Please Note: This article is written for users of the following Microsoft Excel versions: 97, 2000, 2002, and 2003. If you are using a later version (Excel 2007 or later), this tip may not work for you. For a version of this tip written specifically for later versions of Excel, click here: Easily Adding Blank Rows.

Easily Adding Blank Rows

by Allen Wyatt
(last updated February 28, 2019)

2

There may be a time when you are working with a table and you want to insert a blank row between each existing row in the table. There are several easy ways to do this. If you don't want to use a macro, you can follow these steps:

  1. Insert a blank column anywhere in the list or table.
  2. Put the value 1 in the first table cell of the new column and the value 2 in the second cell.
  3. Select the two cells entered in step 2 and use the Fill handle to drag down to the last cell in the table. You should now have a column filled with consecutive numbers, 1 through however many rows there are in the table. These filled cells should still be selected.
  4. Press Ctrl+C. This copies the cells to the Clipboard.
  5. In the new column, just below the last cell, paste the copied cells. You should now have another range of cells below the table filled with the same consecutive numbers you created in step 3.
  6. Select any cell in the original table.
  7. Choose Sort from the Data menu. Excel selects the table, including the rows added in step 5, and displays the Sort dialog box. (See Figure 1.)
  8. Figure 1. The Sort dialog box.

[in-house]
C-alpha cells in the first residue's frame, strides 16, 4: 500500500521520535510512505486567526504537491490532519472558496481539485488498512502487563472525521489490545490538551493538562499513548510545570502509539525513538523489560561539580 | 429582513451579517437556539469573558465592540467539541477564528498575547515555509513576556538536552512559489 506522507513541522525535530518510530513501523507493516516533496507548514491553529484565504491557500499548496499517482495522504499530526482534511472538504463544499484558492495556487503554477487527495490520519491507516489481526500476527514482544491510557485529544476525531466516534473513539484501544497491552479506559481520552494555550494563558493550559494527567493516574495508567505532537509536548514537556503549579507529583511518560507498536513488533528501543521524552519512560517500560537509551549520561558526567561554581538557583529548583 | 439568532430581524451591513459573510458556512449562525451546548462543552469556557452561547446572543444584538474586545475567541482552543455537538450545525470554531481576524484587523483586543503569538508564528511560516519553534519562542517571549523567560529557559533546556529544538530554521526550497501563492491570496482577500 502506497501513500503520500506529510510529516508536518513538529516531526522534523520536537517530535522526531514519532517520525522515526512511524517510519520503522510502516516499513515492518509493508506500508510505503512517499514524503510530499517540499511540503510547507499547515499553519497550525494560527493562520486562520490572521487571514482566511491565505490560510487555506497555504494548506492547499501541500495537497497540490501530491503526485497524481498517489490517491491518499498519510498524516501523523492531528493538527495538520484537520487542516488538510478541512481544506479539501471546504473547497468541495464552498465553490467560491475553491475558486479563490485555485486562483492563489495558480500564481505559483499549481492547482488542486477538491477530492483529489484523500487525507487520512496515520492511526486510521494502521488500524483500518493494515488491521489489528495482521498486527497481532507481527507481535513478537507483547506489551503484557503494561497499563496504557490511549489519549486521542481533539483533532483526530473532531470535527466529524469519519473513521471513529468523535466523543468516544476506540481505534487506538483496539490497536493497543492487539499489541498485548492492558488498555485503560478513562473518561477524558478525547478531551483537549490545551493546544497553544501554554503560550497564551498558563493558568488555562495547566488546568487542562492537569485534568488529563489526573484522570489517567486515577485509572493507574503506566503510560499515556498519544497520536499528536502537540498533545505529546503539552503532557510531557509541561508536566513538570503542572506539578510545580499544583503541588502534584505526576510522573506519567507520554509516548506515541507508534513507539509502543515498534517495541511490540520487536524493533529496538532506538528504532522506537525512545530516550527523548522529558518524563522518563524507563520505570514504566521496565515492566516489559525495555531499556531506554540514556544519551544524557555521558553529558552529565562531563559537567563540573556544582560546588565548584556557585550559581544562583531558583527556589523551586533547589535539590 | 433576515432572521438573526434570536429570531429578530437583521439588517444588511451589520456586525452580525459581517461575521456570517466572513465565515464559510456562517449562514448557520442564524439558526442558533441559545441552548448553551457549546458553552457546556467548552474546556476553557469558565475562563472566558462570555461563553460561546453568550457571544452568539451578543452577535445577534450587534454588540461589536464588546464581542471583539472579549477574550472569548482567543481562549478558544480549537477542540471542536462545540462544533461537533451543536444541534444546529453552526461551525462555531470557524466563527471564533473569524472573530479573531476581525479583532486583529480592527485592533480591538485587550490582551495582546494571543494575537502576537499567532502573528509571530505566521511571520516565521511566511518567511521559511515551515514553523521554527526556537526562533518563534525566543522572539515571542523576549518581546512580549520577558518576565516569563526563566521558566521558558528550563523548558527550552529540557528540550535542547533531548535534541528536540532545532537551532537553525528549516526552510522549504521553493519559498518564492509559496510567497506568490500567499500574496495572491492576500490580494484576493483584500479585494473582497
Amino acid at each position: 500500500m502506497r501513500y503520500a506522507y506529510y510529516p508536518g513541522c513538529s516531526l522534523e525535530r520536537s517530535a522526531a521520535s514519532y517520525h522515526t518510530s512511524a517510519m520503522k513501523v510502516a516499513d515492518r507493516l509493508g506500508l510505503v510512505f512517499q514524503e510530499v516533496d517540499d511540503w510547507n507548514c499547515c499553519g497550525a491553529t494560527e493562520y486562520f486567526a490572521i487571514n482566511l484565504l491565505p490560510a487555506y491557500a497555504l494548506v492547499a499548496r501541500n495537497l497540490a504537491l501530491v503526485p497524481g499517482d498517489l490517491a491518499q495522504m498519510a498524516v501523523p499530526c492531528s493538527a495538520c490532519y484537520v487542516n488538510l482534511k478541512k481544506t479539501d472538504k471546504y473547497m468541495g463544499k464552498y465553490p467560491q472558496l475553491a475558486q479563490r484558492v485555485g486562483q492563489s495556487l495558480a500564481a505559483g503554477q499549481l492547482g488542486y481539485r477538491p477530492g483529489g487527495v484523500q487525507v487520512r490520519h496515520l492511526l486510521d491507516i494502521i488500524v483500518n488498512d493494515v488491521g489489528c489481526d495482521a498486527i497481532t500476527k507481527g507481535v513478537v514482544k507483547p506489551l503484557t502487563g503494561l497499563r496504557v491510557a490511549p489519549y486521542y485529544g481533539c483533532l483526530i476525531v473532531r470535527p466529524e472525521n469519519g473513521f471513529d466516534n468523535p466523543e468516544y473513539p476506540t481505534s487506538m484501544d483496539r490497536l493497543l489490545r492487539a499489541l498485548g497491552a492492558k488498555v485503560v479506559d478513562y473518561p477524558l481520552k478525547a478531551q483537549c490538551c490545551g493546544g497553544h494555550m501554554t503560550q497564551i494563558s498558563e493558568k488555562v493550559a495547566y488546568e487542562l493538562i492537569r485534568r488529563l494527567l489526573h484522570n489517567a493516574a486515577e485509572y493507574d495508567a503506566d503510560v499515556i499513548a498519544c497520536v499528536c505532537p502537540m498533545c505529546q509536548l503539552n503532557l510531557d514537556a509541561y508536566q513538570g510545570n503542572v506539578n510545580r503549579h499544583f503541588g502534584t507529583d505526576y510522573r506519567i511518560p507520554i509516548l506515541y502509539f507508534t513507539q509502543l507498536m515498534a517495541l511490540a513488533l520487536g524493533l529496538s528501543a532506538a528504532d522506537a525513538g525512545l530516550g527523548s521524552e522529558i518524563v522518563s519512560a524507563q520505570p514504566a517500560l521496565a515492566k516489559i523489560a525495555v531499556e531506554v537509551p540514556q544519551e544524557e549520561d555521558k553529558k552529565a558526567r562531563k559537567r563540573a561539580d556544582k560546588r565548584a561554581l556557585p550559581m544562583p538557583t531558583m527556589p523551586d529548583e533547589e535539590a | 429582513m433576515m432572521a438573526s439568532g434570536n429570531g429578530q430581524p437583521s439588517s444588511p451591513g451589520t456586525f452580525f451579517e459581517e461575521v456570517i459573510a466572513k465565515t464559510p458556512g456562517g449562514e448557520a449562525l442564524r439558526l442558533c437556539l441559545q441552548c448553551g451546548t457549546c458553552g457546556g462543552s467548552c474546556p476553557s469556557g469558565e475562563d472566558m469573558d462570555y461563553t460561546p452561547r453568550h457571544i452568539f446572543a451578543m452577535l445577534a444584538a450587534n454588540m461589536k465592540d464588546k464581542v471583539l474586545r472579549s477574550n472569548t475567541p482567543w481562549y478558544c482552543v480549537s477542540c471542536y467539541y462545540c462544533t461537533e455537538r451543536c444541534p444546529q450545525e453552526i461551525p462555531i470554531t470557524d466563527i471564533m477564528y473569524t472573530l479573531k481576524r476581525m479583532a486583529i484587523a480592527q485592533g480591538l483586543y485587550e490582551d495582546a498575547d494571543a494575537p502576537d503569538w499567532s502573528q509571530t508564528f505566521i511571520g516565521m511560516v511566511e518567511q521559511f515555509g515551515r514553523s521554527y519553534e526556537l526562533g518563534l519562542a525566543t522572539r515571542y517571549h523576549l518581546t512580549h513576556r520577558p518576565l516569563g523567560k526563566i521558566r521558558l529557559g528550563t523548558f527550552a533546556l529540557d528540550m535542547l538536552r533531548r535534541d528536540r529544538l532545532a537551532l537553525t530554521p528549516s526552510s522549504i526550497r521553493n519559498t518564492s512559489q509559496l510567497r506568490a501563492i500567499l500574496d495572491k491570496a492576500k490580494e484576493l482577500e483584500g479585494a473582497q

9. Specify that you want to sort in ascending order by the new column that contains your numbers.
  10. Click on OK. The table is resorted.
  11. Delete the column you added in step 1.

The above steps work because of the way in which Excel does its sorting. If, for some reason, you end up with two blank rows next to each other (in other words, the sorting does not work exactly as it should have), then you can modify the process slightly. In steps 2, enter the numbers 1 and 3 in the top two cells. This results in odd numbers being filled down the new column. Instead of doing steps 4 and 5, you would simply fill a like area with even cells (simply fill the first cell with 2 and the second one with 4). When you then sort in steps 6 through 9, the resulting table has the rows interleaved in the proper order.

If you are not adverse to using macros, inserting the blank rows is even easier. Simply select the rows you want to affect, and then execute this macro:

Sub AddBlankRows()
    Dim J As Integer
    Dim MySelection As Range

    If TypeName(Selection) <> "Range" Then Exit Sub
    Set MySelection = Selection
    Application.ScreenUpdating = False
    For J = MySelection.Rows.Count To 1 Step —1
        MySelection.Rows(J).EntireRow.Insert
    Next J
    Application.ScreenUpdating = True
End Sub

Of course, you should remember that if your only purpose in adding rows is to "space out" your information, you can achieve the same thing by simply increasing the height of each row in the table. You should only physically add blank rows if you need those rows in order to insert additional information in your data table.

Note:

If you would like to know how to use the macros described on this page (or on any other page on the ExcelTips sites), I've prepared a special page that includes helpful information. Click here to open that special page in a new browser tab.